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Information Asymmetry and Competitive Bidding in Auditing

Author

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  • F. Gerard Adams
  • Jean C. Bedard
  • Karla M. Johnstone

Abstract

This article finds that clients with greater risk of fraud are less likely to engage prospective auditors in competitive bidding, consistent with the theory that these companies seek to limit access to information that might reveal their high-risk status. In contrast, we find no support for the expectation that companies with higher agency costs will seek competitive auditor bids, due to the need for better monitoring. Our results also show that bidding competition is more likely when the bidding firm is not an industry specialist, when clients have more active corporate governance, and when there are difficulties with the predecessor auditor.(JEL D44, D82, M42) Copyright 2005, Oxford University Press.

Suggested Citation

  • F. Gerard Adams & Jean C. Bedard & Karla M. Johnstone, 2005. "Information Asymmetry and Competitive Bidding in Auditing," Economic Inquiry, Western Economic Association International, vol. 43(2), pages 417-425, April.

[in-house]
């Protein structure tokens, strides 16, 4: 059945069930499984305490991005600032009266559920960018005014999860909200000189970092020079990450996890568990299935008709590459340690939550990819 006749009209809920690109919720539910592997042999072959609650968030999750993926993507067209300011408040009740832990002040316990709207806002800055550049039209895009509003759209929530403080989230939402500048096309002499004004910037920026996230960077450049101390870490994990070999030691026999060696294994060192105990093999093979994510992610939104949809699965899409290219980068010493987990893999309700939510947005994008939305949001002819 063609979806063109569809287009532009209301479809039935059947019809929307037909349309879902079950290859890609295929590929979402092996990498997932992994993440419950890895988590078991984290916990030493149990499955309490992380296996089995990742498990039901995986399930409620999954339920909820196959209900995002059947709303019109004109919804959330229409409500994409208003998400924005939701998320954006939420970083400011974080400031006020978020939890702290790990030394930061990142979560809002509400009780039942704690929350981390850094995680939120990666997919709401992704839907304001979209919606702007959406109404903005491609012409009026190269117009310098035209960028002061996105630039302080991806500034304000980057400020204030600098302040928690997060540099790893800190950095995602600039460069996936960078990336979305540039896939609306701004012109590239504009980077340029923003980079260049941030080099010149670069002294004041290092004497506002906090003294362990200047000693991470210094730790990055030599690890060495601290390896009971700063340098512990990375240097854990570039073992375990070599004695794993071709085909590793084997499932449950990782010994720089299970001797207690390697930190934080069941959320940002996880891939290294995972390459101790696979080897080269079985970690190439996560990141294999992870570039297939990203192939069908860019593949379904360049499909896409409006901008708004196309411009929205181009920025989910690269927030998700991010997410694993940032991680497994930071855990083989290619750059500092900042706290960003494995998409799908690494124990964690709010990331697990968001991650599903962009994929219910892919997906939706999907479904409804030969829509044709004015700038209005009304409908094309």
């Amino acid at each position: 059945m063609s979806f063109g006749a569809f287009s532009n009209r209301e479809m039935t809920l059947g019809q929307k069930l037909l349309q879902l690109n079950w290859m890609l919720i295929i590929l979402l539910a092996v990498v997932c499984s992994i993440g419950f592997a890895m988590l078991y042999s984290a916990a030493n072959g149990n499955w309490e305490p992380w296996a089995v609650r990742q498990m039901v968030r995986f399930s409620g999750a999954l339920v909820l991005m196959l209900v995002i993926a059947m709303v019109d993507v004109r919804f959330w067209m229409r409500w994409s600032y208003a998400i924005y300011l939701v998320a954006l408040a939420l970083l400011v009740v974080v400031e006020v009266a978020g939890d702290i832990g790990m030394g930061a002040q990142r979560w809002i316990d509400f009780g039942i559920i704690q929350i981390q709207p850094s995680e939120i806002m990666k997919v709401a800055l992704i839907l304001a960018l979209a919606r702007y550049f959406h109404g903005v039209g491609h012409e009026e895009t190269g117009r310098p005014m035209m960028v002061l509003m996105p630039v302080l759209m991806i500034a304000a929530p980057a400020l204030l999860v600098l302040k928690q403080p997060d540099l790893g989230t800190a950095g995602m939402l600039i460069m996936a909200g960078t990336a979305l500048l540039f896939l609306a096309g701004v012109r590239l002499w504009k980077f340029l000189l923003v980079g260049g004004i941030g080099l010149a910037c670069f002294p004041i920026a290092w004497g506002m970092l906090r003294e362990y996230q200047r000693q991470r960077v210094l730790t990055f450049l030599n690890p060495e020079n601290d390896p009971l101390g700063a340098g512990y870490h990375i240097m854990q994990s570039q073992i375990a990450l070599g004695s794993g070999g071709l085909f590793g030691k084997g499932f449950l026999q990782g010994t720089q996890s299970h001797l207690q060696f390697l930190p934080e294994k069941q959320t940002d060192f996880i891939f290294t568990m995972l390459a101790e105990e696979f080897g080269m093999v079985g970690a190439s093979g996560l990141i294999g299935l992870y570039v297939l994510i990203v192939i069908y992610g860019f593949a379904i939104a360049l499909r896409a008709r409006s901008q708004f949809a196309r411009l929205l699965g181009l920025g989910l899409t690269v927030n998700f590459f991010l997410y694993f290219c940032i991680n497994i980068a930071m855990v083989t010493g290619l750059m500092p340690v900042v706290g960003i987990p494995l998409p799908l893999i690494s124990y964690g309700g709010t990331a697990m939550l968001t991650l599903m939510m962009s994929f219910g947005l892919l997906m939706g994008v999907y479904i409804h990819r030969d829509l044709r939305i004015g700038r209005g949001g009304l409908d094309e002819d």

• Handle: RePEc:oup:ecinqu:v:43:y:2005:i:2:p:417-425
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    File URL: http://hdl.handle.net/10.1093/ei/cbi028
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    Cited by:

    1. Zein, Nicole & Simons, Dirk, 2008. "Kosten aus einer asymmetrischen Informationsverteilung zwischen Abschlusspr├╝fer und Mandant," Papers 08-34, Sonderforschungsbreich 504.

    More about this item

    JEL classification:

    • D44 - Microeconomics - - Market Structure, Pricing, and Design - - - Auctions
    • D82 - Microeconomics - - Information, Knowledge, and Uncertainty - - - Asymmetric and Private Information; Mechanism Design
    • M42 - Business Administration and Business Economics; Marketing; Accounting; Personnel Economics - - Accounting - - - Auditing

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